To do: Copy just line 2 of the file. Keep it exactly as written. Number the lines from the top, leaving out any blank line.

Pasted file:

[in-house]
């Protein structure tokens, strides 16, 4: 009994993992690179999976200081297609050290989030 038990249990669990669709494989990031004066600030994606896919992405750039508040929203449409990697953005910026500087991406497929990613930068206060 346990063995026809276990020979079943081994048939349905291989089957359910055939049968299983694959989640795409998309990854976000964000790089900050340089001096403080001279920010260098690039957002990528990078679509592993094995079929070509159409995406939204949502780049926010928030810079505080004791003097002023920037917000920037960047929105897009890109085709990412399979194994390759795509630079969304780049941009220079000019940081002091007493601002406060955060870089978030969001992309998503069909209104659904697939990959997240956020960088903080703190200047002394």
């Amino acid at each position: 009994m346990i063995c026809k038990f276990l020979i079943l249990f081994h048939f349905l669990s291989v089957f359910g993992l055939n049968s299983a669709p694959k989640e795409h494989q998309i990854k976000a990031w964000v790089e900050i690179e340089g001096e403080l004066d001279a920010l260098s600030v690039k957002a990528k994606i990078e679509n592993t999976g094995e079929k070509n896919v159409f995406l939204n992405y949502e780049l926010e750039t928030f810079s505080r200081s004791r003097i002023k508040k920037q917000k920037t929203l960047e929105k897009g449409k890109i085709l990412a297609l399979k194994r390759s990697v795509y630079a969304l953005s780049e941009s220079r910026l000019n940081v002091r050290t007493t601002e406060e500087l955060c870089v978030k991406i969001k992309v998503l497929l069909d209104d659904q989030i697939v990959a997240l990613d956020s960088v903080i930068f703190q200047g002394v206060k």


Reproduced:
């Protein structure tokens, strides 16, 4: 009994993992690179999976200081297609050290989030 038990249990669990669709494989990031004066600030994606896919992405750039508040929203449409990697953005910026500087991406497929990613930068206060 346990063995026809276990020979079943081994048939349905291989089957359910055939049968299983694959989640795409998309990854976000964000790089900050340089001096403080001279920010260098690039957002990528990078679509592993094995079929070509159409995406939204949502780049926010928030810079505080004791003097002023920037917000920037960047929105897009890109085709990412399979194994390759795509630079969304780049941009220079000019940081002091007493601002406060955060870089978030969001992309998503069909209104659904697939990959997240956020960088903080703190200047002394």